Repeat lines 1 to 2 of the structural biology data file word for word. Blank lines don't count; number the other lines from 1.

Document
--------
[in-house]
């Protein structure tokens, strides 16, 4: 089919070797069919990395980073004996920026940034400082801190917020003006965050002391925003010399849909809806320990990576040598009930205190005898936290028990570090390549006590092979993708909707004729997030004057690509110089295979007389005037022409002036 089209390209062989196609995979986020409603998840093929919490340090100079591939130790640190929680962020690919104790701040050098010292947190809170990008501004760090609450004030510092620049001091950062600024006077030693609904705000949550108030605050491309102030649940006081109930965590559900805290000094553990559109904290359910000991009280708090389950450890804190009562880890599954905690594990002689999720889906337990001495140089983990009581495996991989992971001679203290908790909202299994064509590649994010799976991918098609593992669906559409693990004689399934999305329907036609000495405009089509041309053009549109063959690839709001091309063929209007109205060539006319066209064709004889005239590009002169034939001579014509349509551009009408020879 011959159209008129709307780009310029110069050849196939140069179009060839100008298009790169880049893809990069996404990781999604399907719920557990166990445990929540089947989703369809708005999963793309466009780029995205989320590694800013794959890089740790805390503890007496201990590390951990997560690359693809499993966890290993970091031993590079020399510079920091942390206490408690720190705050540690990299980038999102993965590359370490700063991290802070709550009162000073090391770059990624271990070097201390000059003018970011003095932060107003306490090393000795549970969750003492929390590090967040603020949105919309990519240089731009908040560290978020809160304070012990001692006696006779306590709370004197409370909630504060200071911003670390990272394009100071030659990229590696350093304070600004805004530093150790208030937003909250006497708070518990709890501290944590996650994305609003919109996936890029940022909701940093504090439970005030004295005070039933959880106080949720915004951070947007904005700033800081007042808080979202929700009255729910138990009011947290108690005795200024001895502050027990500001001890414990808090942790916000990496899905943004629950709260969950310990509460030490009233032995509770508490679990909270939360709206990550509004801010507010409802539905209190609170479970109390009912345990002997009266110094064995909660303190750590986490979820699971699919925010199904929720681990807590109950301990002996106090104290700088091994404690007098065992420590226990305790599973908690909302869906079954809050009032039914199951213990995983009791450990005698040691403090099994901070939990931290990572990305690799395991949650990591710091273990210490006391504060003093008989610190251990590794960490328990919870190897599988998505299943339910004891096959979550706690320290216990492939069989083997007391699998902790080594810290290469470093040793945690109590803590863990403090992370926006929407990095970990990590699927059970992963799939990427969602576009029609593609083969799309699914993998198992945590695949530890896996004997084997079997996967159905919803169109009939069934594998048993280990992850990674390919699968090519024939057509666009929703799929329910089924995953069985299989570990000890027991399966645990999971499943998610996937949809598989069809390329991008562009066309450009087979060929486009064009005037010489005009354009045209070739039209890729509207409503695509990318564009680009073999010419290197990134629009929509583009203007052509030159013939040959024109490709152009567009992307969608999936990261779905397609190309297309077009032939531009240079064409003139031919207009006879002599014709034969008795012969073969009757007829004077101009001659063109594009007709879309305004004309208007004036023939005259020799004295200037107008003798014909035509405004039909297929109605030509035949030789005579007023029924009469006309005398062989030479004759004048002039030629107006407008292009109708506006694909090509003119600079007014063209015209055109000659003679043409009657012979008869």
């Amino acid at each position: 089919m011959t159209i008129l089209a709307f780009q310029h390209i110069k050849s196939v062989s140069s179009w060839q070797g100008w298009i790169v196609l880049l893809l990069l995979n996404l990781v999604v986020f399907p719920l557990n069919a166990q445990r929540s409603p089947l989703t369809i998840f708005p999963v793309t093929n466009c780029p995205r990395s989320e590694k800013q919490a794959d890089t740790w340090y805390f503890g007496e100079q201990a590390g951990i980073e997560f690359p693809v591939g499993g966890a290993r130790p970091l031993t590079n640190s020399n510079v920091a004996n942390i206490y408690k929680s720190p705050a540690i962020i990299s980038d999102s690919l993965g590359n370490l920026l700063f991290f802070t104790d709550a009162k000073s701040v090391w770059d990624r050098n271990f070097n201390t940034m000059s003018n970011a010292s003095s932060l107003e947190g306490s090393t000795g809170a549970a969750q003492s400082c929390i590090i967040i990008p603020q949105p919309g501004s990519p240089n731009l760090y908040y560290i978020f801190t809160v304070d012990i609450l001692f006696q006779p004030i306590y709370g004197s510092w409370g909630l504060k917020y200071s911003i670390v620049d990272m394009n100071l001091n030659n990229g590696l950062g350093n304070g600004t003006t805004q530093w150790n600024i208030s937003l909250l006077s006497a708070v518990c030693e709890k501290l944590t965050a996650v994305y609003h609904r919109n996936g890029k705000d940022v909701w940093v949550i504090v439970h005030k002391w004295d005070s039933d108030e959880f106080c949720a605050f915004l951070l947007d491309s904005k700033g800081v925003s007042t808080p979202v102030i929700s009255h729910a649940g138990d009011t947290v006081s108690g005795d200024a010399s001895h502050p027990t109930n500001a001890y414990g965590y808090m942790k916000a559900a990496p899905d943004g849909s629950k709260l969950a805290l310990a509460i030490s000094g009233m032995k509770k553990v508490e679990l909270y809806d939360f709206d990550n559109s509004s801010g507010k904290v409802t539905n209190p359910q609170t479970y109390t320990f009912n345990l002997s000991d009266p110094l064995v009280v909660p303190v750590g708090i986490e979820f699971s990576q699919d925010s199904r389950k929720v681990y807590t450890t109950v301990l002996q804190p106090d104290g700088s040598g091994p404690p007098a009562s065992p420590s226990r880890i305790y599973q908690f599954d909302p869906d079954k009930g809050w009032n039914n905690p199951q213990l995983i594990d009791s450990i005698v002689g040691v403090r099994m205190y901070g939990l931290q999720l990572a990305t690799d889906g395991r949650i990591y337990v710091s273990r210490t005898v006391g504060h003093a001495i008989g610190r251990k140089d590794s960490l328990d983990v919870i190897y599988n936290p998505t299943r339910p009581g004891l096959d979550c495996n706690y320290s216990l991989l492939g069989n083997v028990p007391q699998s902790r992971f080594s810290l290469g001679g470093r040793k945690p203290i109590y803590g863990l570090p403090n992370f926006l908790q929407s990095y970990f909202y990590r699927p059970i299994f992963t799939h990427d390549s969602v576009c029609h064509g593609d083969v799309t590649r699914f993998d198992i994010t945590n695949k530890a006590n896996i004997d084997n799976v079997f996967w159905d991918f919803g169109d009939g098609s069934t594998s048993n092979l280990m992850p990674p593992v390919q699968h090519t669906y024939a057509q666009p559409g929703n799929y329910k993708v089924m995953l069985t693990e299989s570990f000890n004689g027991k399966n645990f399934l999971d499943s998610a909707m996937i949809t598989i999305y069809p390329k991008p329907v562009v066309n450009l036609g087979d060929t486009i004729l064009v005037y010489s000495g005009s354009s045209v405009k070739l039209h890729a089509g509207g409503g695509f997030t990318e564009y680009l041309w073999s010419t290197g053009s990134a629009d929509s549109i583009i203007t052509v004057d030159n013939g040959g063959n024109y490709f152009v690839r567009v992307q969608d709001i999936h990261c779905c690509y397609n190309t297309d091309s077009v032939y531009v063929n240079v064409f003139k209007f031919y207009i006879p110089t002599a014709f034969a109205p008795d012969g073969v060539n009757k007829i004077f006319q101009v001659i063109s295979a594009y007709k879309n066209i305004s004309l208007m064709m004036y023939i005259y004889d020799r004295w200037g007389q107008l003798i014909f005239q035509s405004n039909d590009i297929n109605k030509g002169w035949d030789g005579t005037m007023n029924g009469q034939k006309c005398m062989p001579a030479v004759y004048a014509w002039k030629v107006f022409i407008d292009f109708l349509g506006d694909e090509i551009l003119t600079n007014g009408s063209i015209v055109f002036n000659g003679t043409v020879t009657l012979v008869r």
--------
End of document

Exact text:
[in-house]
């Protein structure tokens, strides 16, 4: 089919070797069919990395980073004996920026940034400082801190917020003006965050002391925003010399849909809806320990990576040598009930205190005898936290028990570090390549006590092979993708909707004729997030004057690509110089295979007389005037022409002036 089209390209062989196609995979986020409603998840093929919490340090100079591939130790640190929680962020690919104790701040050098010292947190809170990008501004760090609450004030510092620049001091950062600024006077030693609904705000949550108030605050491309102030649940006081109930965590559900805290000094553990559109904290359910000991009280708090389950450890804190009562880890599954905690594990002689999720889906337990001495140089983990009581495996991989992971001679203290908790909202299994064509590649994010799976991918098609593992669906559409693990004689399934999305329907036609000495405009089509041309053009549109063959690839709001091309063929209007109205060539006319066209064709004889005239590009002169034939001579014509349509551009009408020879 011959159209008129709307780009310029110069050849196939140069179009060839100008298009790169880049893809990069996404990781999604399907719920557990166990445990929540089947989703369809708005999963793309466009780029995205989320590694800013794959890089740790805390503890007496201990590390951990997560690359693809499993966890290993970091031993590079020399510079920091942390206490408690720190705050540690990299980038999102993965590359370490700063991290802070709550009162000073090391770059990624271990070097201390000059003018970011003095932060107003306490090393000795549970969750003492929390590090967040603020949105919309990519240089731009908040560290978020809160304070012990001692006696006779306590709370004197409370909630504060200071911003670390990272394009100071030659990229590696350093304070600004805004530093150790208030937003909250006497708070518990709890501290944590996650994305609003919109996936890029940022909701940093504090439970005030004295005070039933959880106080949720915004951070947007904005700033800081007042808080979202929700009255729910138990009011947290108690005795200024001895502050027990500001001890414990808090942790916000990496899905943004629950709260969950310990509460030490009233032995509770508490679990909270939360709206990550509004801010507010409802539905209190609170479970109390009912345990002997009266110094064995909660303190750590986490979820699971699919925010199904929720681990807590109950301990002996106090104290700088091994404690007098065992420590226990305790599973908690909302869906079954809050009032039914199951213990995983009791450990005698040691403090099994901070939990931290990572990305690799395991949650990591710091273990210490006391504060003093008989610190251990590794960490328990919870190897599988998505299943339910004891096959979550706690320290216990492939069989083997007391699998902790080594810290290469470093040793945690109590803590863990403090992370926006929407990095970990990590699927059970992963799939990427969602576009029609593609083969799309699914993998198992945590695949530890896996004997084997079997996967159905919803169109009939069934594998048993280990992850990674390919699968090519024939057509666009929703799929329910089924995953069985299989570990000890027991399966645990999971499943998610996937949809598989069809390329991008562009066309450009087979060929486009064009005037010489005009354009045209070739039209890729509207409503695509990318564009680009073999010419290197990134629009929509583009203007052509030159013939040959024109490709152009567009992307969608999936990261779905397609190309297309077009032939531009240079064409003139031919207009006879002599014709034969008795012969073969009757007829004077101009001659063109594009007709879309305004004309208007004036023939005259020799004295200037107008003798014909035509405004039909297929109605030509035949030789005579007023029924009469006309005398062989030479004759004048002039030629107006407008292009109708506006694909090509003119600079007014063209015209055109000659003679043409009657012979008869």